The Japanese have a word for a hairdressing tool which is probably also a dagger which is part of a sword mount. It also means protege. This blog has considered some words with odd combinations of meanings before, but with kogai, we may have a winner.
There’s the often repeated “fact” that Eskimos have 23 different words for snow. Or 50. Or more. The point is that words can represent what is important to a culture. It would be unlikely that a language used only by a people living near the equator had even a single word for snow. But maybe they have a few words for hot. Something for dry heat, for example, like you would find in Arizona, or your oven. And another for humid heat, so no one would say, “It’s not the heat, it’s the humidity,” because there’d be a special word for that kind of heat.
So somebody, or maybe a bunch of folks, started designing and making sword mounts with integrated dagger-like hairdressing tools so they had to make up a new word for it, right? Nope; they used a word they already had. They called it a protege, because that basically means a child being mentored by an adult, which is kinda like a dagger on a sword mount, right? I’m no Japanese language scholar, but that’s probably as good a theory as any other.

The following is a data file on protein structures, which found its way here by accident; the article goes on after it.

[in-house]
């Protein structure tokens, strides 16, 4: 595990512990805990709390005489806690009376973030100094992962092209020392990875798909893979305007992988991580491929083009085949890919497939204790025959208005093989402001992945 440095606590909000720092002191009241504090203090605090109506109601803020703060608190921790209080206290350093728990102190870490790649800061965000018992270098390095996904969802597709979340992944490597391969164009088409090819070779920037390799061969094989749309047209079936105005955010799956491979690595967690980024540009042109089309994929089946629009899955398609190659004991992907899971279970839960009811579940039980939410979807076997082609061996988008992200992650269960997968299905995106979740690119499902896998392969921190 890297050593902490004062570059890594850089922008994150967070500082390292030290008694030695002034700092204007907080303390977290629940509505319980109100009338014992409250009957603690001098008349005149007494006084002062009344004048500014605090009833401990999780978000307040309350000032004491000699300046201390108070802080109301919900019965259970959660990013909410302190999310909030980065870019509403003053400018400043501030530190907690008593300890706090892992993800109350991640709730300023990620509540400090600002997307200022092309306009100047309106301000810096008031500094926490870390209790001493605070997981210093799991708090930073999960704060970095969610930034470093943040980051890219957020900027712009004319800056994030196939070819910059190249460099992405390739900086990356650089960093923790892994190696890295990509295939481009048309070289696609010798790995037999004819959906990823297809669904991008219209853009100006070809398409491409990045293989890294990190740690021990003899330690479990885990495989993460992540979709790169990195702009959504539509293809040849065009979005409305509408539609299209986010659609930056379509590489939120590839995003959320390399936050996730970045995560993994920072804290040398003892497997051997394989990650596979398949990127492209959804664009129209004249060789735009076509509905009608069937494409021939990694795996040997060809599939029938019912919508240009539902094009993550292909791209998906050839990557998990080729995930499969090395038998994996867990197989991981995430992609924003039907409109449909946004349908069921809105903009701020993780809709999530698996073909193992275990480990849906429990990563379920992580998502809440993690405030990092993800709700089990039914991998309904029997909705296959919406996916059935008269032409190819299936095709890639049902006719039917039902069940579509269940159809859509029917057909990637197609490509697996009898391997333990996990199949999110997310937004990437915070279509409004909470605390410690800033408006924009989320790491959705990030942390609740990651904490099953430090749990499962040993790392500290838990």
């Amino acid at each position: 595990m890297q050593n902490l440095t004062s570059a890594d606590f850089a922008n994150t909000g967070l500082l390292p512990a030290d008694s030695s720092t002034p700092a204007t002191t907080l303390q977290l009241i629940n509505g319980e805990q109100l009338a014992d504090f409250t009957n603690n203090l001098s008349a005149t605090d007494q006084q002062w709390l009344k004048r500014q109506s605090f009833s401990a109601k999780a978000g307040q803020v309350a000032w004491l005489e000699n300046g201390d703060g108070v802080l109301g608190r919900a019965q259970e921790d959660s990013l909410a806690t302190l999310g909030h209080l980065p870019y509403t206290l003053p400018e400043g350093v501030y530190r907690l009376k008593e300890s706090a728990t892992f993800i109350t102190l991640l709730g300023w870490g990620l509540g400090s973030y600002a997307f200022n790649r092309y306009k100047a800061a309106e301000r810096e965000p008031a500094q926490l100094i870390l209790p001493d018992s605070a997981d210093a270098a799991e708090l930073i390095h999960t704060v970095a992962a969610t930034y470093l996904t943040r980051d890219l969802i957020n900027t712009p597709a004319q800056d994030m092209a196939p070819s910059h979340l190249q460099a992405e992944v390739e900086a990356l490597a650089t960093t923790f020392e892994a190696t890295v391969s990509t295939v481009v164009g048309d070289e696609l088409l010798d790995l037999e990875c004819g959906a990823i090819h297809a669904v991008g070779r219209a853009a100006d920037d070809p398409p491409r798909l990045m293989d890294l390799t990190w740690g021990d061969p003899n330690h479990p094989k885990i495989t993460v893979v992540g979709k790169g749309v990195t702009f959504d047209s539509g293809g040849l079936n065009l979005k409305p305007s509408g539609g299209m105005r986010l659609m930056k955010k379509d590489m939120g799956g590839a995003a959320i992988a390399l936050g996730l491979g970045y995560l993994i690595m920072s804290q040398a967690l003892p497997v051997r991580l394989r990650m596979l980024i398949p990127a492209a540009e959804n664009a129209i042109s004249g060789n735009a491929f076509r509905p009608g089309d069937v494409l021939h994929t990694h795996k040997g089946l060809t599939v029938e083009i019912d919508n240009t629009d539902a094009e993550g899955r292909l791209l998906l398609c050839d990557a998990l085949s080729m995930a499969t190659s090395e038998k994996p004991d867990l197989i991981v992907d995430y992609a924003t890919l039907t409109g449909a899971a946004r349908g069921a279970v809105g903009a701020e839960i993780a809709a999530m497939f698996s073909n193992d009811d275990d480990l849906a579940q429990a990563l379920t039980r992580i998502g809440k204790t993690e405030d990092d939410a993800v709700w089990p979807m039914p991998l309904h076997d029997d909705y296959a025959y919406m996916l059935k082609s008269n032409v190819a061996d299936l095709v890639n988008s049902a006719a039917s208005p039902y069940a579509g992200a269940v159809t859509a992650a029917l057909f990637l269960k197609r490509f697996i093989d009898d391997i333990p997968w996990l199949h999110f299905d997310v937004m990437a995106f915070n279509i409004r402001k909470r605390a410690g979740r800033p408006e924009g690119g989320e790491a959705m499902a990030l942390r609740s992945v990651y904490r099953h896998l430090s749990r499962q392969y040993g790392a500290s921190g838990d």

But wait; there’s more! Masamichi Kogai is the former CEO of Mazda; he is now the Chairman of the Board. And kogai also means small shellfish. You might think that would translate directly into English as “shrimp”. But you’d be wrong. An Asian island country must have dozens of words for shrimp. But apparently, kogai is not one of them.
In closing, some of us may remember that during the early 90’s, the Mazda 323 was called the Protege. Coincidence, Mr. Kogai?